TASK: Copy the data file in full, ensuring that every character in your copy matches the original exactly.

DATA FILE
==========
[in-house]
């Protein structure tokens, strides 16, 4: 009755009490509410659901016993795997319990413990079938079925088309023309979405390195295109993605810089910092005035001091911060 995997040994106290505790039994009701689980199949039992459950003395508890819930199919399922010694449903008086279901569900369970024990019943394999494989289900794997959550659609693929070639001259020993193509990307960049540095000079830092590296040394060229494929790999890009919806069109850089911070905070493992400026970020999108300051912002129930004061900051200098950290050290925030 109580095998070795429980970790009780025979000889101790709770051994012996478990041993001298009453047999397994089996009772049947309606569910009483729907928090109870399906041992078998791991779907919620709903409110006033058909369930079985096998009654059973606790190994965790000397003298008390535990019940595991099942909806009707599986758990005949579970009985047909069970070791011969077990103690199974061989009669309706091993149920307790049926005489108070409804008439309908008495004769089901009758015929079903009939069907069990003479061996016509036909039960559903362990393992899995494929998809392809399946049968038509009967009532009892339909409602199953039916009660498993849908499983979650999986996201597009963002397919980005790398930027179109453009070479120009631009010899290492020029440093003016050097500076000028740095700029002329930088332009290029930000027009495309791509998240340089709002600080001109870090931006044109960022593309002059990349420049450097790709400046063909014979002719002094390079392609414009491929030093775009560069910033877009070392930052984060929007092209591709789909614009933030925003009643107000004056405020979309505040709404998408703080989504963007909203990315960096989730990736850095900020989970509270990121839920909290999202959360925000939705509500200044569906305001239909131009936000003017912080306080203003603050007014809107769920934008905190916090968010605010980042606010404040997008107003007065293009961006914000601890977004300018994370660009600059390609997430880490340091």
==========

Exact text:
[in-house]
């Protein structure tokens, strides 16, 4: 009755009490509410659901016993795997319990413990079938079925088309023309979405390195295109993605810089910092005035001091911060 995997040994106290505790039994009701689980199949039992459950003395508890819930199919399922010694449903008086279901569900369970024990019943394999494989289900794997959550659609693929070639001259020993193509990307960049540095000079830092590296040394060229494929790999890009919806069109850089911070905070493992400026970020999108300051912002129930004061900051200098950290050290925030 109580095998070795429980970790009780025979000889101790709770051994012996478990041993001298009453047999397994089996009772049947309606569910009483729907928090109870399906041992078998791991779907919620709903409110006033058909369930079985096998009654059973606790190994965790000397003298008390535990019940595991099942909806009707599986758990005949579970009985047909069970070791011969077990103690199974061989009669309706091993149920307790049926005489108070409804008439309908008495004769089901009758015929079903009939069907069990003479061996016509036909039960559903362990393992899995494929998809392809399946049968038509009967009532009892339909409602199953039916009660498993849908499983979650999986996201597009963002397919980005790398930027179109453009070479120009631009010899290492020029440093003016050097500076000028740095700029002329930088332009290029930000027009495309791509998240340089709002600080001109870090931006044109960022593309002059990349420049450097790709400046063909014979002719002094390079392609414009491929030093775009560069910033877009070392930052984060929007092209591709789909614009933030925003009643107000004056405020979309505040709404998408703080989504963007909203990315960096989730990736850095900020989970509270990121839920909290999202959360925000939705509500200044569906305001239909131009936000003017912080306080203003603050007014809107769920934008905190916090968010605010980042606010404040997008107003007065293009961006914000601890977004300018994370660009600059390609997430880490340091």